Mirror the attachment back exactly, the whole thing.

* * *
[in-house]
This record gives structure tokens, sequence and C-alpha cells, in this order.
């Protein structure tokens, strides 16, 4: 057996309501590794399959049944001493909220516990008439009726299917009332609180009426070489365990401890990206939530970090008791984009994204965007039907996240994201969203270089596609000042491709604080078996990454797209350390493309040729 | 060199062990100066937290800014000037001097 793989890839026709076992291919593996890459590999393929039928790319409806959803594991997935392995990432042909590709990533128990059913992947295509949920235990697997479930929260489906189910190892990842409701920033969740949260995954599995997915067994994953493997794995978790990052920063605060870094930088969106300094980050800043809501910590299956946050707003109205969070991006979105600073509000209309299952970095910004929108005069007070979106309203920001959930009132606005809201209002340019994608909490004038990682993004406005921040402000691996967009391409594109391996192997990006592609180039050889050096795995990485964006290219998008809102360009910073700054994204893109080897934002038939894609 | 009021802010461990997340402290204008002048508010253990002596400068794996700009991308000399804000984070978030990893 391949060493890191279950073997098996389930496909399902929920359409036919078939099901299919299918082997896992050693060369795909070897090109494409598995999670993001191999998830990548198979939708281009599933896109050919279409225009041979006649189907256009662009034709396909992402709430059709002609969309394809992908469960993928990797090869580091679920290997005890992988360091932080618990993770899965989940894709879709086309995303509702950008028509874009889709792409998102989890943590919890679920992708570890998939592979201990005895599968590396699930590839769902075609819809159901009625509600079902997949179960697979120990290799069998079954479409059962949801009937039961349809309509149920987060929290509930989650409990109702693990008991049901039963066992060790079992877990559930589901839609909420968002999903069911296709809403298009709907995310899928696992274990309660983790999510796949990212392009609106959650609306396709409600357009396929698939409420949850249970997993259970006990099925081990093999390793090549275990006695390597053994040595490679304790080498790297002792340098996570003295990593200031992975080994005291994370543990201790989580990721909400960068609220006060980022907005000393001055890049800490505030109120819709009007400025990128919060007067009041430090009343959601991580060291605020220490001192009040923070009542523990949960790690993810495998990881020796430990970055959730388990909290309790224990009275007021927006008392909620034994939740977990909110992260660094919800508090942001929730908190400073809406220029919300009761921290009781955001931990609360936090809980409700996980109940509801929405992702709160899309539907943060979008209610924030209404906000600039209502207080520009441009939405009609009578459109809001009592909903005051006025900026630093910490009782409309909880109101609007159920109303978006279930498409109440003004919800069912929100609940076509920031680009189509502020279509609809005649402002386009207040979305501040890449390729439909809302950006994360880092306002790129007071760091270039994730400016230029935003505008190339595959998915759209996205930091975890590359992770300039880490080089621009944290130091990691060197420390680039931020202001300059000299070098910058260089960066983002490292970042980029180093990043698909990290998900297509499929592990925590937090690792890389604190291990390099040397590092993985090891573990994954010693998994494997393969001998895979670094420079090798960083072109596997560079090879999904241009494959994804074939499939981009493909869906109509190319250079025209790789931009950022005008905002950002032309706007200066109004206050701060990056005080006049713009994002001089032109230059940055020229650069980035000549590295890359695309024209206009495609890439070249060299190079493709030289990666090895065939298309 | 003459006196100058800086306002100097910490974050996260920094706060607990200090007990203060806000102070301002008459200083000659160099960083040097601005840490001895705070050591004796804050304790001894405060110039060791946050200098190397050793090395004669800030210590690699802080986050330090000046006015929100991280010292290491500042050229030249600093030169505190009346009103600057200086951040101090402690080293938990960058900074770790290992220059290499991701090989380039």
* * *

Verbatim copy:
[in-house]
This record gives structure tokens, sequence and C-alpha cells, in this order.
């Protein structure tokens, strides 16, 4: 057996309501590794399959049944001493909220516990008439009726299917009332609180009426070489365990401890990206939530970090008791984009994204965007039907996240994201969203270089596609000042491709604080078996990454797209350390493309040729 | 060199062990100066937290800014000037001097 793989890839026709076992291919593996890459590999393929039928790319409806959803594991997935392995990432042909590709990533128990059913992947295509949920235990697997479930929260489906189910190892990842409701920033969740949260995954599995997915067994994953493997794995978790990052920063605060870094930088969106300094980050800043809501910590299956946050707003109205969070991006979105600073509000209309299952970095910004929108005069007070979106309203920001959930009132606005809201209002340019994608909490004038990682993004406005921040402000691996967009391409594109391996192997990006592609180039050889050096795995990485964006290219998008809102360009910073700054994204893109080897934002038939894609 | 009021802010461990997340402290204008002048508010253990002596400068794996700009991308000399804000984070978030990893 391949060493890191279950073997098996389930496909399902929920359409036919078939099901299919299918082997896992050693060369795909070897090109494409598995999670993001191999998830990548198979939708281009599933896109050919279409225009041979006649189907256009662009034709396909992402709430059709002609969309394809992908469960993928990797090869580091679920290997005890992988360091932080618990993770899965989940894709879709086309995303509702950008028509874009889709792409998102989890943590919890679920992708570890998939592979201990005895599968590396699930590839769902075609819809159901009625509600079902997949179960697979120990290799069998079954479409059962949801009937039961349809309509149920987060929290509930989650409990109702693990008991049901039963066992060790079992877990559930589901839609909420968002999903069911296709809403298009709907995310899928696992274990309660983790999510796949990212392009609106959650609306396709409600357009396929698939409420949850249970997993259970006990099925081990093999390793090549275990006695390597053994040595490679304790080498790297002792340098996570003295990593200031992975080994005291994370543990201790989580990721909400960068609220006060980022907005000393001055890049800490505030109120819709009007400025990128919060007067009041430090009343959601991580060291605020220490001192009040923070009542523990949960790690993810495998990881020796430990970055959730388990909290309790224990009275007021927006008392909620034994939740977990909110992260660094919800508090942001929730908190400073809406220029919300009761921290009781955001931990609360936090809980409700996980109940509801929405992702709160899309539907943060979008209610924030209404906000600039209502207080520009441009939405009609009578459109809001009592909903005051006025900026630093910490009782409309909880109101609007159920109303978006279930498409109440003004919800069912929100609940076509920031680009189509502020279509609809005649402002386009207040979305501040890449390729439909809302950006994360880092306002790129007071760091270039994730400016230029935003505008190339595959998915759209996205930091975890590359992770300039880490080089621009944290130091990691060197420390680039931020202001300059000299070098910058260089960066983002490292970042980029180093990043698909990290998900297509499929592990925590937090690792890389604190291990390099040397590092993985090891573990994954010693998994494997393969001998895979670094420079090798960083072109596997560079090879999904241009494959994804074939499939981009493909869906109509190319250079025209790789931009950022005008905002950002032309706007200066109004206050701060990056005080006049713009994002001089032109230059940055020229650069980035000549590295890359695309024209206009495609890439070249060299190079493709030289990666090895065939298309 | 003459006196100058800086306002100097910490974050996260920094706060607990200090007990203060806000102070301002008459200083000659160099960083040097601005840490001895705070050591004796804050304790001894405060110039060791946050200098190397050793090395004669800030210590690699802080986050330090000046006015929100991280010292290491500042050229030249600093030169505190009346009103600057200086951040101090402690080293938990960058900074770790290992220059290499991701090989380039």